Moreover, even if you don’t care about those people, if you believe the cable companies and ISPs, their tubes are getting clogged up. Granted, they’re pointing the finger at Netflix, and it’s certainly true that online video streaming takes the lion’s share of the bandwidth, but advertising certainly isn’t helping matters any.

    But the neat thing about AdBlock is that it cuts off the advertisment at the source—it makes it so that your computer literally does not ask for and load the advertisements, which means that if you’re dealing with a slow connection, installing AdBlock is a great way to instantly speed things up!

  • Advertisers are tracking your personal data. People are up in arms about recent revelations about privacy and the government. It’s always been confusing to me that they aren’t also up-in-arms about private companies, who have been doing exactly the same thing for at least a decade. See, advertisers install cookies on your computer which can track your browsing habits all over the internet. They track what you search for, the contents of the emails that you send, the websites you visit, which pages you like on Facebook, all of it. It hasn’t really ever come out, but I’m pretty sure that advertising companies (and intermediaries like Google) know so much about our individual lives that we would be mortified if it ever got out. These companies have some extremely bright mathematicians and computer scientists working for them to develop algorithms to learn as much as humanly possible about every single person on the planet, all so they can sell their crap better.

    Maybe you don’t care about that, though. Maybe you actually like that! Targeted advertising is actually a relatively appealing idea. If advertisers learn what you like and don’t like, they can only show you ads for things you like, and then your time isn’t wasted and you learn about new things that would benefit you! This is a valid viewpoint, and I understand why people take it, but there are two problems with it. The first is that people are complicated, and our algorithms and computational ability is not yet enough to meet the pipe dream of “only showing you the stuff you like and want to buy.” I don’t actually know for sure, but my guess is that that vision is still a long ways in the future.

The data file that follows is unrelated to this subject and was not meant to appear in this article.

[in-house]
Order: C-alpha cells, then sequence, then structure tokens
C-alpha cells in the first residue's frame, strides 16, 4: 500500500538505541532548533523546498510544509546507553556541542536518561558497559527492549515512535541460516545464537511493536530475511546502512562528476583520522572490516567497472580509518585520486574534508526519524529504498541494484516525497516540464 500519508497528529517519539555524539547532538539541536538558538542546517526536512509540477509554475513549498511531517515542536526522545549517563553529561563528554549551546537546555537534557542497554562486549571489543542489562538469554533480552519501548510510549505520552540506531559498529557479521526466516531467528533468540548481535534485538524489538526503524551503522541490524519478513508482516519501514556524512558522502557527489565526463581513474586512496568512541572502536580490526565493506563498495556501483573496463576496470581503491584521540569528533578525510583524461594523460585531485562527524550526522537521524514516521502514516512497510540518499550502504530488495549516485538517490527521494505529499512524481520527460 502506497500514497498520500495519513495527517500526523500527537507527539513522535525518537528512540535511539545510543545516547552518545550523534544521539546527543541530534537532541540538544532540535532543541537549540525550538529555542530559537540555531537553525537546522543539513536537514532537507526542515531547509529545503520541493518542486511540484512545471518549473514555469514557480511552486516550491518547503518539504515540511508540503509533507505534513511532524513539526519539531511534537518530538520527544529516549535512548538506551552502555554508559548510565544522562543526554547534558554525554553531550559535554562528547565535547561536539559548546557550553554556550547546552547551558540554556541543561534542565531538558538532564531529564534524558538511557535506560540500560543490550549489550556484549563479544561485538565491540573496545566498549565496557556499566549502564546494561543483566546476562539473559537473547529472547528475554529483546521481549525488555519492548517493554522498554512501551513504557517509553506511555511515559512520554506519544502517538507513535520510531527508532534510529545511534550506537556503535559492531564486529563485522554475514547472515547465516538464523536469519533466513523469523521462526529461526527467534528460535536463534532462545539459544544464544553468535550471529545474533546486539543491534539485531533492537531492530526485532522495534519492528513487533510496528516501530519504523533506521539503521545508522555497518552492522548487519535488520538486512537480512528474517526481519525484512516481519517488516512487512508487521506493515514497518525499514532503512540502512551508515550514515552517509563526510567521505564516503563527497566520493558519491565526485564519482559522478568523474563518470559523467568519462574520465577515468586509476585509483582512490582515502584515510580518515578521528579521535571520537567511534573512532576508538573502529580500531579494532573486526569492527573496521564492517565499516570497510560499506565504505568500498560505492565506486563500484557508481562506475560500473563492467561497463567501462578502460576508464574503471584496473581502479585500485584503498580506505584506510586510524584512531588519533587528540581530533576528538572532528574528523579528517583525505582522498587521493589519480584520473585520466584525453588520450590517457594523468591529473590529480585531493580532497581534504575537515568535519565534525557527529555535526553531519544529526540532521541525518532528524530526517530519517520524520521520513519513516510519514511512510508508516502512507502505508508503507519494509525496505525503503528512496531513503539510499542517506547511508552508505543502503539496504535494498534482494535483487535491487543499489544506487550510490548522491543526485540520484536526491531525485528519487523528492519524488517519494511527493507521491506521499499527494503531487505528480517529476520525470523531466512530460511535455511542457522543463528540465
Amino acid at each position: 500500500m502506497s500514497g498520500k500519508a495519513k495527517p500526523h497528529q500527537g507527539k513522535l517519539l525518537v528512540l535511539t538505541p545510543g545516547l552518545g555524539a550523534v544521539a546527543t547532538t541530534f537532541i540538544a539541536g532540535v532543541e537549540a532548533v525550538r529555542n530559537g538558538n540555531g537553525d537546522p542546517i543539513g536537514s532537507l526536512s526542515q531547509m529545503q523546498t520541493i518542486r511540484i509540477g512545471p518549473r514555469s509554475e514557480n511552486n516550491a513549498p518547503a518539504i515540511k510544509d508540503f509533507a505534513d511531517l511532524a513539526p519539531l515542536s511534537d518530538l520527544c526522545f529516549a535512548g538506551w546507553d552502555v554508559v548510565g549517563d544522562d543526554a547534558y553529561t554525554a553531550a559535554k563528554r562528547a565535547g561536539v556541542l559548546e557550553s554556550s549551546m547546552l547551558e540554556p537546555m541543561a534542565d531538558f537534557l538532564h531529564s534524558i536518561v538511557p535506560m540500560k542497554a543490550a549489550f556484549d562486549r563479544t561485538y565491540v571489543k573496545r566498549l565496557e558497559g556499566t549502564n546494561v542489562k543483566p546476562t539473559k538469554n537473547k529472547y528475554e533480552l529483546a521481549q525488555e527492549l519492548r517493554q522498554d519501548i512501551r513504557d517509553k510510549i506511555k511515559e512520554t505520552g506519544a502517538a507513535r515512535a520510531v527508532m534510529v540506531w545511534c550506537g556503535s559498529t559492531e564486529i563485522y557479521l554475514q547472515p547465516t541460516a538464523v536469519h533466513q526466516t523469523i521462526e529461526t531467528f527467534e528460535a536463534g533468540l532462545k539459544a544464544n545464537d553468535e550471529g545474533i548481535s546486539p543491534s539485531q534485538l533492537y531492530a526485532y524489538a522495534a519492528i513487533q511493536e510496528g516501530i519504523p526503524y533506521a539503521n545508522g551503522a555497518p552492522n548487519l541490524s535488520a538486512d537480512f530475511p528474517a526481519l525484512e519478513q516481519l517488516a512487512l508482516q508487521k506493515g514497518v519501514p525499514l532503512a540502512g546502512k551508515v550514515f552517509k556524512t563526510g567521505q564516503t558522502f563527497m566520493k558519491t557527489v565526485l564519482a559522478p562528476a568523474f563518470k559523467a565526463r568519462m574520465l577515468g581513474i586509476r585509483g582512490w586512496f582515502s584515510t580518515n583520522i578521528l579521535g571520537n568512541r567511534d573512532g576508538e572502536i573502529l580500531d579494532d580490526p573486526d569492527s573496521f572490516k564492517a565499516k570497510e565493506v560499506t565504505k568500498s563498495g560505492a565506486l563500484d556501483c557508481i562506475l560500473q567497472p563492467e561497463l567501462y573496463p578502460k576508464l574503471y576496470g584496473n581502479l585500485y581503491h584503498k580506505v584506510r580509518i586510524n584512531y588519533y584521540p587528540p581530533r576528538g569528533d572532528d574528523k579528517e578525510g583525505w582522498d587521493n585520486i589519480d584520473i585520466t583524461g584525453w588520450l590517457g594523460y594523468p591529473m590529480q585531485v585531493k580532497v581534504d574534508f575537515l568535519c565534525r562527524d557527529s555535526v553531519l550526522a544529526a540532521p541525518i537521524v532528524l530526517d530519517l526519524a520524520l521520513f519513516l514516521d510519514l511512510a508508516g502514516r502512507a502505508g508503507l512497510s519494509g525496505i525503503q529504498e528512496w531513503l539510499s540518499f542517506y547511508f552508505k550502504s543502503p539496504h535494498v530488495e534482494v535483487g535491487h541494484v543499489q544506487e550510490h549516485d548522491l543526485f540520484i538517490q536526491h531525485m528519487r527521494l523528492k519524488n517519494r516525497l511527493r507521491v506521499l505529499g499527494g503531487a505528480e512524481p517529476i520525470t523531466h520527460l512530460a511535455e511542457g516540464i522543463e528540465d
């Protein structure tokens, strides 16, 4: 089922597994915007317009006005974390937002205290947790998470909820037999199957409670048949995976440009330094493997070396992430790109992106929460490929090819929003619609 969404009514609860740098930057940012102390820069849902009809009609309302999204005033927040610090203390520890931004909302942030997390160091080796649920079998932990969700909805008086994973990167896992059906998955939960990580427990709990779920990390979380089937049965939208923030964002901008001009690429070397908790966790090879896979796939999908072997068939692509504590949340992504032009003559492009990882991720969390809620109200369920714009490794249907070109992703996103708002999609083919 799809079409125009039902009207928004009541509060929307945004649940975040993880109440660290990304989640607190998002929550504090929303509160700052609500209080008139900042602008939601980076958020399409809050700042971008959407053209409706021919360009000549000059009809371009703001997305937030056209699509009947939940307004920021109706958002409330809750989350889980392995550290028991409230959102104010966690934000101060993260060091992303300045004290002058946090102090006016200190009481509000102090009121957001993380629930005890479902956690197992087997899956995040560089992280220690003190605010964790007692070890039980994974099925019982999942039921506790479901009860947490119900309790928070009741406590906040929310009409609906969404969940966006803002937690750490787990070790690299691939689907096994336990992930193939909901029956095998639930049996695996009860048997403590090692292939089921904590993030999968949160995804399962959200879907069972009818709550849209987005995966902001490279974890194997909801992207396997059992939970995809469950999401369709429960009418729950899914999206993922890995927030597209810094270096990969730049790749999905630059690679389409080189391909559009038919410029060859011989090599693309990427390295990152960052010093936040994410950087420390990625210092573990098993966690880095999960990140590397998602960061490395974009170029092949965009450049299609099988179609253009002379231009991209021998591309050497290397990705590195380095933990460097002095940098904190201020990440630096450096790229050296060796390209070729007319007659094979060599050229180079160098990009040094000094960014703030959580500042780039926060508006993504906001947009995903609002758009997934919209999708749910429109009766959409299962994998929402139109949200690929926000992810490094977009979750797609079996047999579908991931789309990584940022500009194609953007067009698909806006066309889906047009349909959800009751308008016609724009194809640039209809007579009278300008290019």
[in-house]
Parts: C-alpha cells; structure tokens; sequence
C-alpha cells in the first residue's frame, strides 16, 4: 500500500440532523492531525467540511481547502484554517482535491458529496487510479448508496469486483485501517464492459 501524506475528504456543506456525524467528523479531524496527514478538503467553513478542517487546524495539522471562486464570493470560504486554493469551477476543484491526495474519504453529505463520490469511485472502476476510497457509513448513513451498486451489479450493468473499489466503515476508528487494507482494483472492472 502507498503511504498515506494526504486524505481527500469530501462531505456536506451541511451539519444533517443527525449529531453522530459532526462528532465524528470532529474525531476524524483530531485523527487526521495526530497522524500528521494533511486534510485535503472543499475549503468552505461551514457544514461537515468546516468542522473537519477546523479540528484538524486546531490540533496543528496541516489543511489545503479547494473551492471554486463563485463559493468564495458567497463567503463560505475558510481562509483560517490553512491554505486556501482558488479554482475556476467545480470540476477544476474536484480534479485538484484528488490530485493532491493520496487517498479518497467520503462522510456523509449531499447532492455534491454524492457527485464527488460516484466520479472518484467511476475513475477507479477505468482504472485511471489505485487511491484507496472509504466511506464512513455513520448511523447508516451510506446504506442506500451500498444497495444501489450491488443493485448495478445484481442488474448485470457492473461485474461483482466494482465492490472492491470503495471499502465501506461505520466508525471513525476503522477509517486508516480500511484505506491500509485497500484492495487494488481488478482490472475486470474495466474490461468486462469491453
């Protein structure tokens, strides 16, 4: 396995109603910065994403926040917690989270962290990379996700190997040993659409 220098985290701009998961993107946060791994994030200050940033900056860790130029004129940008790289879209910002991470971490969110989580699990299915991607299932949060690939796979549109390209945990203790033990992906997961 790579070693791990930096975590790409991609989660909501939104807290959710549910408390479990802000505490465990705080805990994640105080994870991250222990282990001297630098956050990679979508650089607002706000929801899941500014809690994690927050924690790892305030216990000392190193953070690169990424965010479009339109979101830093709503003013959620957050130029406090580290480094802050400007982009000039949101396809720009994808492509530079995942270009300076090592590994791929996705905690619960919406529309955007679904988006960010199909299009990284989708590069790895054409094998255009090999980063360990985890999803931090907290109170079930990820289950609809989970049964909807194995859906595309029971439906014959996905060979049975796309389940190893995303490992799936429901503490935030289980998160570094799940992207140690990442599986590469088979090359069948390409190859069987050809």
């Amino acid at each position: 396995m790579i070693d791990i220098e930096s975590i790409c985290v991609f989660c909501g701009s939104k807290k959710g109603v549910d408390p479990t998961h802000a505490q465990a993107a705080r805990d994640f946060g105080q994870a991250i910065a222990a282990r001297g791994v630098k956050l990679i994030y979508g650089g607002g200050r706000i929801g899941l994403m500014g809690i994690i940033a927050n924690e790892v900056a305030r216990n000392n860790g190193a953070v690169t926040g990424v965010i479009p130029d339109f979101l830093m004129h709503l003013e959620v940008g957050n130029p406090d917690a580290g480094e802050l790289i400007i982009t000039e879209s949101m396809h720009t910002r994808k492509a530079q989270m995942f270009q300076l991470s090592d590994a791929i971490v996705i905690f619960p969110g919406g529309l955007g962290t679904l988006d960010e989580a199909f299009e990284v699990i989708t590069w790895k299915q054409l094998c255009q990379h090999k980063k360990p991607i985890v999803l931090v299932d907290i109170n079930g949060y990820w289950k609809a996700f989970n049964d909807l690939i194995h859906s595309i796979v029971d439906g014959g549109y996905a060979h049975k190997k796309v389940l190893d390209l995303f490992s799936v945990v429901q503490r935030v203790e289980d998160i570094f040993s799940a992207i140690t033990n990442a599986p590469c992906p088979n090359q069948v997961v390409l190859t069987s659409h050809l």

The second, and more troubling problem, is what happens to that data that’s collected by advertisers. Even if you believe the advertising companies are benevolent and only have your best interests in mind (a dubious proposition if I ever heard one), the recent hacks of Sony, Target, JP Morgan Chase, Apple, and many others, should have you a little worried.

    To my knowledge, none of the big advertising companies have been hacked yet, but that doesn’t mean anything at all. They will someday, probably sooner rather than later. It’s inevitable. And when that happens, do you still really want those companies to have all that data about you? I sure don’t.

  • Advertisements are distracting. This should come as no surprise to anyone, but it turns out that having blinky-flashy things on your page are distracting! It takes your attention away from the content that you are trying to actually view. Maybe it doesn’t make you click on something, but your brain has to spend energy filtering out the stuff that it doesn’t want to see so that it can focus on the stuff it’s interested in. I’ll be honest—I don’t actually have any idea how big of an effect this has on absorbing information from the page. Average people on the Internet claim that advertising is distracting, and there’ve been a host of recent studies that suggest that being forced to deal with lots of small choices throughout the day wears out our brains and makes us less effective. I’d be willing to bet that a similar effect is in play with advertisements. Our brains have to choose what is the important thing to pay attention to, and what is the unimportant thing that’s trying to distract you.

    I suspect that the impact of advertising on our effectiveness is non-negligible, particularly if you have a job that involves the Internet, technology, or learning. I wonder if it also has an impact on our health. But I don’t actually know. So take that for what you will

So there you have it: four big reasons why you should use AdBlock. Now, I should have mentioned in my last post that I don’t actually think people should work for free. I said that creative people will work for free, but the Internet has opened up a whole realm of new ways for people to make money and support themselves, and I actually think that’s a good thing! I just don’t think advertising is the perfect model for this, so in my final post on the subject coming later this week, I’ll discuss a few alternative models to advertising that are already starting to gain momentum, and why you should participate in these models and encourage their use.